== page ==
Objectives. Screening for human immunodeficiency virus (HIV) infection in the emergency department (ED) has been proposed as an effective approach to increase early HIV diagnosis. To evaluate the potential for the implementation of routine screening, we determined the prevalence of unknown HIV infection among patients being seen in an urban public hospital ED. Methods. We conducted a cross-sectional study among patients presenting to the San Francisco General Hospital's ED during March 2007. We reviewed patients' medical records to determine HIV infection status. In patients with unknown or negative HIV-infection status, we tested de-identified remnant blood specimens by HIV-antibody and nucleic-acid assays. We used a sensitive/ less sensitive testing algorithm to determine the duration of HIV infection. Results. During the study period, 1,820 patients had blood collected for clinical evaluation. Of those patients, 146 (8.0%) were known to be HIV-infected. Among the remaining 1,674 patients with unknown HIV-infection status, HIVinfection prevalence was 0.9% (15 of 1,674, 95% confidence interval [CI] 0.55, 1.47). In addition, one case of acute HIV infection (HIV-antibody negative, HIV RNA detected) was identified. Patients with unknown HIV infection vs. those who were uninfected were more likely to be homeless (odds ratio [OR] 5 3.89, 95% CI 1.32, 11.45, p,0.05) and 18 to 30 years of age (OR53.15, 95% CI 1.03, 9.61, p,0.05). Conclusions. In a sample of patients visiting a county ED, the relative prevalence of unknown HIV infection (10%) was modest and less than national estimates (25%). Acutely HIV-infected patients might account for a significant proportion of those with unknown HIV infection in an ED setting.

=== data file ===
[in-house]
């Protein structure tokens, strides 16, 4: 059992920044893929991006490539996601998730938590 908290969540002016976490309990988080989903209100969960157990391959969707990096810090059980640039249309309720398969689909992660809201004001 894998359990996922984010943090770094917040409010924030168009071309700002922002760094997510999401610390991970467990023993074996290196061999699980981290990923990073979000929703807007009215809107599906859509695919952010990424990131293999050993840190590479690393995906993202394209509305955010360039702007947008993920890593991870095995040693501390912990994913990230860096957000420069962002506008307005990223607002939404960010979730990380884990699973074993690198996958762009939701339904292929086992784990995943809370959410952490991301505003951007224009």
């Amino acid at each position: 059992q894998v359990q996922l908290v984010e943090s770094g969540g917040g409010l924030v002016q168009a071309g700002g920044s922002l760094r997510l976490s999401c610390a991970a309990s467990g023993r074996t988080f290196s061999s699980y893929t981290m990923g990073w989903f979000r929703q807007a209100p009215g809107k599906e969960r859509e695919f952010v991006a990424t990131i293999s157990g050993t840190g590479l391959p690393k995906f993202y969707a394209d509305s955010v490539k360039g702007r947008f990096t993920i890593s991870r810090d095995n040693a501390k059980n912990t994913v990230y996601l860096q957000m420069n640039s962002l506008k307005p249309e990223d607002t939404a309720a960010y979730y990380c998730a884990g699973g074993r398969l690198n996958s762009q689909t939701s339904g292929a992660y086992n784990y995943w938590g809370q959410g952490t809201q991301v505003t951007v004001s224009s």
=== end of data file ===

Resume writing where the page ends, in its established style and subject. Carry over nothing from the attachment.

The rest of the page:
ASJC Scopus subject areas
- Public Health, Environmental and Occupational Health